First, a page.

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Eden Evangelical Lutheran Church ~ Munising, Michigan

My Father's House Has Many Dwelling Places - 05/10/2020

John 14:1-14 - Jesus the Way to the Father
‘Do not let your hearts be troubled. Believe in God, believe also in me. In my Father’s house there are many dwelling-places. If it were not so, would I have told you that I go to prepare a place for you? And if I go and prepare a place for you, I will come again and will take you to myself, so that where I am, there you may be also. And you know the way to the place where I am going.’ Thomas said to him, ‘Lord, we do not know where you are going. How can we know the way?’ Jesus said to him, ‘I am the way, and the truth, and the life. No one comes to the Father except through me. If you know me, you will know my Father also. From now on you do know him and have seen him.’

Philip said to him, ‘Lord, show us the Father, and we will be satisfied.’ Jesus said to him, ‘Have I been with you all this time, Philip, and you still do not know me? Whoever has seen me has seen the Father. How can you say, “Show us the Father”? Do you not believe that I am in the Father and the Father is in me? The words that I say to you I do not speak on my own; but the Father who dwells in me does his works. Believe me that I am in the Father and the Father is in me; but if you do not, then believe me because of the works themselves. Very truly, I tell you, the one who believes in me will also do the works that I do and, in fact, will do greater works than these, because I am going to the Father. I will do whatever you ask in my name, so that the Father may be glorified in the Son. If in my name you ask me for anything, I will do it. “In my Father’s house there are many dwelling places,” Jesus says. (John 14:2)

We often associate this text with funerals. In my relatively short time as a pastor I think I’ve already preached on it 3 or 4 times at funerals.

Perhaps people think of it for that life experience because it is a comforting way to understand God’s love, God’s presence and care in our eternal lives.

It’s one of those readings that reminds us that we cannot fully understanding just how far our Peace-be-with-you/Good Shepard Savior will go to in order to bring us into our dwelling places in God’s house.

And this makes a difference.

I imagine we can all think of people who have wandered very, very far from Jesus’ initial instructions to us at the beginning of his earthly ministry – Repent! God’s realm has arrived! People we know, people we have only heard tale of. People who are just downright mean, permanently peeved at everything, seemingly bent on hurting or squashing others … maybe even themselves. People who make it really hard to get beyond their relationship-breaking behaviors and maybe help heal the wounds and trauma, the brokenness that is most likely underneath it all.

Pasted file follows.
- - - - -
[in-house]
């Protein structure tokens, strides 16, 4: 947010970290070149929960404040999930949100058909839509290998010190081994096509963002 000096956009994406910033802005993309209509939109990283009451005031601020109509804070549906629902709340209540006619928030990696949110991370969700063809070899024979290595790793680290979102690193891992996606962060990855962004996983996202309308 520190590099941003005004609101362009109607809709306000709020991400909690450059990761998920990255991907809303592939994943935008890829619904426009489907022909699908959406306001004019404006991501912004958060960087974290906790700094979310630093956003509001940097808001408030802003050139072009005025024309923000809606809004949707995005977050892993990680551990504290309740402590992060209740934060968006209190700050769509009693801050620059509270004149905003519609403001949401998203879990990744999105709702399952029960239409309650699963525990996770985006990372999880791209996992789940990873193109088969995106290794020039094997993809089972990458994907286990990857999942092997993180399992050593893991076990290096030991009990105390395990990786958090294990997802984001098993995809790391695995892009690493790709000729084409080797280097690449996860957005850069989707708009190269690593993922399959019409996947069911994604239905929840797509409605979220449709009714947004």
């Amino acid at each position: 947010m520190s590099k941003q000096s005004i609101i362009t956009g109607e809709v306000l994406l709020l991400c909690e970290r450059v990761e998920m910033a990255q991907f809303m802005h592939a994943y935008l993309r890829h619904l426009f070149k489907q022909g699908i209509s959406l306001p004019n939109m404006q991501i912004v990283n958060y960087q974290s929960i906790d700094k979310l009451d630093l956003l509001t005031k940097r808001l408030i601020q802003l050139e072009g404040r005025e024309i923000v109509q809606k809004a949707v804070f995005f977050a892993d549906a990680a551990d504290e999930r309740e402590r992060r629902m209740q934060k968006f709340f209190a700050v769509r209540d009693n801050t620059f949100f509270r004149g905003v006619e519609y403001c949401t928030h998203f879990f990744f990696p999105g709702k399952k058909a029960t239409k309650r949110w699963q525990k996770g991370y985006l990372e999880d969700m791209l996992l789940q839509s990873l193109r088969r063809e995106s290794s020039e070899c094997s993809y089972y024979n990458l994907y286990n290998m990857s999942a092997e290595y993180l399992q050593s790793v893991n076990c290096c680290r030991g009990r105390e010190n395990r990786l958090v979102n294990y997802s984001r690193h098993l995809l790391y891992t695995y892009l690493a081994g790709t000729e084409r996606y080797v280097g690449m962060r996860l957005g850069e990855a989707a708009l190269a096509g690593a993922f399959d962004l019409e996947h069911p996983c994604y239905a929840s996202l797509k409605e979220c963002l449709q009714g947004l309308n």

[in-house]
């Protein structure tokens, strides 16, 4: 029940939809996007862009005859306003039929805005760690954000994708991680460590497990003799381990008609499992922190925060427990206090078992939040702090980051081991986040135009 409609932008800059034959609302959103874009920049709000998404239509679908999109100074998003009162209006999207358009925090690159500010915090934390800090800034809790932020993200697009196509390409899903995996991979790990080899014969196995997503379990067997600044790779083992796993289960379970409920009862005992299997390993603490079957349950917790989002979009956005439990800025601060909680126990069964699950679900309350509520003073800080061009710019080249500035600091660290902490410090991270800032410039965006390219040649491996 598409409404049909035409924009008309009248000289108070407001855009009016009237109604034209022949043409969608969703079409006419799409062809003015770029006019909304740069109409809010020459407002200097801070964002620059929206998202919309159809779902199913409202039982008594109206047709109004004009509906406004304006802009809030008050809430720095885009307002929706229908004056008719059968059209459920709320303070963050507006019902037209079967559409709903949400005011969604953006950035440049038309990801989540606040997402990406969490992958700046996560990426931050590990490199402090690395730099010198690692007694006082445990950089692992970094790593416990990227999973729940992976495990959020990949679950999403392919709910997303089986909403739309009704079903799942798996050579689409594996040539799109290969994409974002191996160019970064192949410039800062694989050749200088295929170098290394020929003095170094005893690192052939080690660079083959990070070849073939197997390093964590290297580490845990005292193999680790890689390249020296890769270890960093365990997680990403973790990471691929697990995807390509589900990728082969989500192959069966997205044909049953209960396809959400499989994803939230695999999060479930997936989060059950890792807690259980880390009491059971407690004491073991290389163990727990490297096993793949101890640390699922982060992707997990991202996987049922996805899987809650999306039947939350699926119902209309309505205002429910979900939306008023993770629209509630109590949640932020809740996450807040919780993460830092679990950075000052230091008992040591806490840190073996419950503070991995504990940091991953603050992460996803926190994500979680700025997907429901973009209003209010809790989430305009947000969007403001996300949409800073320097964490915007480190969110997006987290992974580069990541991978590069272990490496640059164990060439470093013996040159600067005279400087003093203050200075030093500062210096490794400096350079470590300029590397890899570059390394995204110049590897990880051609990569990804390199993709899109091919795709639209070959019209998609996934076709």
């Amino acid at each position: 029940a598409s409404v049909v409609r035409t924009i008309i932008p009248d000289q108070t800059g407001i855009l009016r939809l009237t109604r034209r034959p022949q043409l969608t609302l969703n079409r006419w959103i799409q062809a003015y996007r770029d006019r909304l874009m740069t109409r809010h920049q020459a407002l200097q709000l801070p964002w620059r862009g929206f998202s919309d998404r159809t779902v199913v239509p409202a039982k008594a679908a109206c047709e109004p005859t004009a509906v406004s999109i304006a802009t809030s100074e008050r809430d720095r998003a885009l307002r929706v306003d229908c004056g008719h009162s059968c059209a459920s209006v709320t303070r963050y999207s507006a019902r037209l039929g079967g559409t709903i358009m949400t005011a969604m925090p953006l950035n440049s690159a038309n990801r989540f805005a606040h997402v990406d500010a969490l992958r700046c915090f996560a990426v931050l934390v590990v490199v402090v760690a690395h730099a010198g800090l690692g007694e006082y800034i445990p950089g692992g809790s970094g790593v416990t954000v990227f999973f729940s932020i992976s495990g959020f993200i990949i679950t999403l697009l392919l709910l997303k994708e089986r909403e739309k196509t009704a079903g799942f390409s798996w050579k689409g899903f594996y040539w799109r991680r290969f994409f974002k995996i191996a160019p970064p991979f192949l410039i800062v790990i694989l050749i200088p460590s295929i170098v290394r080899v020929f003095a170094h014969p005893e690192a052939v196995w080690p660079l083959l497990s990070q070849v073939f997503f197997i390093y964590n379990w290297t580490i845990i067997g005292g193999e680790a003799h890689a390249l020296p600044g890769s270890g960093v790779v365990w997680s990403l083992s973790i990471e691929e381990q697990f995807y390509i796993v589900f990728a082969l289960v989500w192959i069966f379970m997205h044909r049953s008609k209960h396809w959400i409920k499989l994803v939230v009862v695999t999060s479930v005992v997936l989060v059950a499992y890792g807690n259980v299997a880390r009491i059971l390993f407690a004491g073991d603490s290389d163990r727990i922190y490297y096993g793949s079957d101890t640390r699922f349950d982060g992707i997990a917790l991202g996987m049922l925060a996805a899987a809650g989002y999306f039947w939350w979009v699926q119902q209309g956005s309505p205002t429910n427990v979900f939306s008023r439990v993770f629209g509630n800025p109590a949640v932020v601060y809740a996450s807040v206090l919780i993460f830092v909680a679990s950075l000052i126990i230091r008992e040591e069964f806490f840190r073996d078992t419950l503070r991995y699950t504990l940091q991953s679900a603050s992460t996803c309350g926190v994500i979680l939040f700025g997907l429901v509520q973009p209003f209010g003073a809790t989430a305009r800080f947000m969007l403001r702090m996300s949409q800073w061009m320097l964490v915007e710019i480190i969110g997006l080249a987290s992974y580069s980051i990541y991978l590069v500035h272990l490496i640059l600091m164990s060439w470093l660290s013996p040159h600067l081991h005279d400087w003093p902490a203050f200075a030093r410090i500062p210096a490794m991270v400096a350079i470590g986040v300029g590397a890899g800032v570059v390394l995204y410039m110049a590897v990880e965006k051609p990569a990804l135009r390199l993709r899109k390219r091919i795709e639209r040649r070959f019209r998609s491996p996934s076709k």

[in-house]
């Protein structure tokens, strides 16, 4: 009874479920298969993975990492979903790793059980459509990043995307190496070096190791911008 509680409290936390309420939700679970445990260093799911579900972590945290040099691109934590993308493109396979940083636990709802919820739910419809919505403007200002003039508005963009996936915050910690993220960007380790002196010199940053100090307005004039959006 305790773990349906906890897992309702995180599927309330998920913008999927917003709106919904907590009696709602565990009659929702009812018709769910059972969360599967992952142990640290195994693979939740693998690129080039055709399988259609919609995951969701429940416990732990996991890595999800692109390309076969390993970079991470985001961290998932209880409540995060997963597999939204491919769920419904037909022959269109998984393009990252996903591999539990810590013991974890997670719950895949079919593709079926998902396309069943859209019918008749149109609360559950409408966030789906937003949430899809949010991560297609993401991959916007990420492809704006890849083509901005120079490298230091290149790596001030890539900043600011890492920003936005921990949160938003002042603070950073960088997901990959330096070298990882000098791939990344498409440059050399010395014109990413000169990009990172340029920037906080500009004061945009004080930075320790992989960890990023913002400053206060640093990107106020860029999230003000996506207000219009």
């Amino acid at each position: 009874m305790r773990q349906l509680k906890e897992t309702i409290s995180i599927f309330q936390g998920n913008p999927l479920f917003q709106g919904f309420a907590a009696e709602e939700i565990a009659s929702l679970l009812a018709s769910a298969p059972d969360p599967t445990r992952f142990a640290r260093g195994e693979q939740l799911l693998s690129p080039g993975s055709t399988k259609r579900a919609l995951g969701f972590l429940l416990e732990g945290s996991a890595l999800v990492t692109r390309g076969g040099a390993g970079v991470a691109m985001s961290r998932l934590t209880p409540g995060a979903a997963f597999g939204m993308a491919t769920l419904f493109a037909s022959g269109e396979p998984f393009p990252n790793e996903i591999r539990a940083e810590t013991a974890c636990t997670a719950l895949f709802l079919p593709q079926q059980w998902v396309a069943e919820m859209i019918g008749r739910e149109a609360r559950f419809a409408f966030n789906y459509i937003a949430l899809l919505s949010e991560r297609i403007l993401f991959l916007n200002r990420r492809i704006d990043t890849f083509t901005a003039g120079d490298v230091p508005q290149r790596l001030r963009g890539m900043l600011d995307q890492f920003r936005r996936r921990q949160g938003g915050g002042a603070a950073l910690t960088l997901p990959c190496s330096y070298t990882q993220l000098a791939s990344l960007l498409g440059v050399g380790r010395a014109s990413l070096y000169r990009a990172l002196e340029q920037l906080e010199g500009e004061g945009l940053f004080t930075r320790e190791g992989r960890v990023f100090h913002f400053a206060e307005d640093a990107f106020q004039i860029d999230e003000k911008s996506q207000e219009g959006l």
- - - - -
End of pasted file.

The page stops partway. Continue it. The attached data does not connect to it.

Or maybe, like so many of us, you just worry about your own worthiness for one of those dwelling places. Have I repented and lived life like a repentant person?

I think of a time I was busy with my own stuff and ignored a phone call from a friend and I wonder … Have I loved my neighbor enough?

I think of how much I love travel and adventure and life in the U.P. and I know I don’t thank God for it nearly enough, let alone first and foremost, and I wonder … Have I just completely blown it on worshipping God and God alone? Is there really a dwelling place in God’s home for this imperfect person?

And so, especially when marking someone’s death or thinking about our own, this teaching reminds us that it is Jesus who promises us this residence – the very same Jesus who sacrificed himself to a Roman lynching, defeated death and destroyed the grip of the tomb so that our brokenness, our worthiness is no longer part of the equation. When it comes to finding room in God’s house, Jesus has already reserved it. It is done.

And when we read “many dwelling places,” I think we can assume that Jesus is eternally seeking ways to bring all of God’s children to dwell finally and mercifully in God’s home, no matter how far they wander – maybe even when they wander into death.

“In my Father’s house there are many dwelling places,” Jesus says.  (John 14:2)

When I first read this passage this week, my mind’s eye instantly lifted up to an eagle-eye view of Munising and all the areas that surround it – all along the streets of town, out to Christmas and AuTrain; east on H-58; Alger Heights and up to Wetmore and Shingleton; down Hwy 13 and to the lakes, up in the hills along 94 and out to Chatham and Trenary. I could see all the littles dots of dwelling places and spaces that hold the friends and family of Eden Lutheran right now – they glimmered like little points of light among all the trees.

 They are like little seeds of hope and life planted in this new reality we head into now. Little dwellings where God is preparing people, caring for them. Places and spaces where people shine and sin and God is working diligently through it all.